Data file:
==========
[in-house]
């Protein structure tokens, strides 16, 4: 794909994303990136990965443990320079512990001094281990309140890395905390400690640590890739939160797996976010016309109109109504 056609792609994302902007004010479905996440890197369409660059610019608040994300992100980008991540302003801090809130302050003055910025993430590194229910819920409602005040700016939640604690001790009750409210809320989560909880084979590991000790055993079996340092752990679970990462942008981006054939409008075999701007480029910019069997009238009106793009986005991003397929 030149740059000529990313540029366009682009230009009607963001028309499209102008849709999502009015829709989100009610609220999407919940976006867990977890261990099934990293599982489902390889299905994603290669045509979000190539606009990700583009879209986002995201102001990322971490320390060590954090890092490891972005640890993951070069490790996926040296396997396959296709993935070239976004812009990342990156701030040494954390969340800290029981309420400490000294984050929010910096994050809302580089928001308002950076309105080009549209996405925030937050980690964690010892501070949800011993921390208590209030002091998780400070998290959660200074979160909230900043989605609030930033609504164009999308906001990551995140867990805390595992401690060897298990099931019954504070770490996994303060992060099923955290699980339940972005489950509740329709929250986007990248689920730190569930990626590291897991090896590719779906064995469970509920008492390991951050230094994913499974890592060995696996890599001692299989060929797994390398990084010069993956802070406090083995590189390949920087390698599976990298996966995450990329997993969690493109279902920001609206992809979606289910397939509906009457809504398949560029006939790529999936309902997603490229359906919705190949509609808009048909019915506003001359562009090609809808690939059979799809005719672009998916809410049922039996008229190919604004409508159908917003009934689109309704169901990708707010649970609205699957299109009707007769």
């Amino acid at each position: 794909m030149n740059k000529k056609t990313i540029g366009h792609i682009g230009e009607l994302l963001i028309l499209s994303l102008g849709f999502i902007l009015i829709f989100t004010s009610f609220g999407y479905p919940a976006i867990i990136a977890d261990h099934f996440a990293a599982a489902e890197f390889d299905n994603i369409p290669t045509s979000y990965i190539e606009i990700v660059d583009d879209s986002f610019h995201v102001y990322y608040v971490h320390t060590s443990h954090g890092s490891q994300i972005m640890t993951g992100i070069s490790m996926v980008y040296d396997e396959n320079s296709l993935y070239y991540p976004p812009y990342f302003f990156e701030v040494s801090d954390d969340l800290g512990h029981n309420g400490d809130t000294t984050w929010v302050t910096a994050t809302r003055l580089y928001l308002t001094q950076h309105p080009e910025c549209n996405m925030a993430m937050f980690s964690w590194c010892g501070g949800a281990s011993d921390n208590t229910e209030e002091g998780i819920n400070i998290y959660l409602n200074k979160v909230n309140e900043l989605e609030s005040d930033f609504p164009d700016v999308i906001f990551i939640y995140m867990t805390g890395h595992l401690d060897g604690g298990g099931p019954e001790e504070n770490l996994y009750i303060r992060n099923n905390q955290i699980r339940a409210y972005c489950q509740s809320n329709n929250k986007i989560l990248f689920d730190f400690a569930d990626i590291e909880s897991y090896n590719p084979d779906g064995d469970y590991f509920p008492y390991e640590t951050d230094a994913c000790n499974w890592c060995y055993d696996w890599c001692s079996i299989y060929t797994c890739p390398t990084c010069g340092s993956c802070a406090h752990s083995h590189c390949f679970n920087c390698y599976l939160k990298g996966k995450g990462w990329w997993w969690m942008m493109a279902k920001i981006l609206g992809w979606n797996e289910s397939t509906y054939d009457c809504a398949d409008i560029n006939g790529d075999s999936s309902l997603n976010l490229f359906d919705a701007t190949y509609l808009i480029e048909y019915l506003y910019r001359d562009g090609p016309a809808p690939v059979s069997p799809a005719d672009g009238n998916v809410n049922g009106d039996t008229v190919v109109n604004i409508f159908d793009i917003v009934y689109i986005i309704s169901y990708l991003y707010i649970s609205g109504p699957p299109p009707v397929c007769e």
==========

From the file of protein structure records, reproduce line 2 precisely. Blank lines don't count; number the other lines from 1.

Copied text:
């Protein structure tokens, strides 16, 4: 794909994303990136990965443990320079512990001094281990309140890395905390400690640590890739939160797996976010016309109109109504 056609792609994302902007004010479905996440890197369409660059610019608040994300992100980008991540302003801090809130302050003055910025993430590194229910819920409602005040700016939640604690001790009750409210809320989560909880084979590991000790055993079996340092752990679970990462942008981006054939409008075999701007480029910019069997009238009106793009986005991003397929 030149740059000529990313540029366009682009230009009607963001028309499209102008849709999502009015829709989100009610609220999407919940976006867990977890261990099934990293599982489902390889299905994603290669045509979000190539606009990700583009879209986002995201102001990322971490320390060590954090890092490891972005640890993951070069490790996926040296396997396959296709993935070239976004812009990342990156701030040494954390969340800290029981309420400490000294984050929010910096994050809302580089928001308002950076309105080009549209996405925030937050980690964690010892501070949800011993921390208590209030002091998780400070998290959660200074979160909230900043989605609030930033609504164009999308906001990551995140867990805390595992401690060897298990099931019954504070770490996994303060992060099923955290699980339940972005489950509740329709929250986007990248689920730190569930990626590291897991090896590719779906064995469970509920008492390991951050230094994913499974890592060995696996890599001692299989060929797994390398990084010069993956802070406090083995590189390949920087390698599976990298996966995450990329997993969690493109279902920001609206992809979606289910397939509906009457809504398949560029006939790529999936309902997603490229359906919705190949509609808009048909019915506003001359562009090609809808690939059979799809005719672009998916809410049922039996008229190919604004409508159908917003009934689109309704169901990708707010649970609205699957299109009707007769």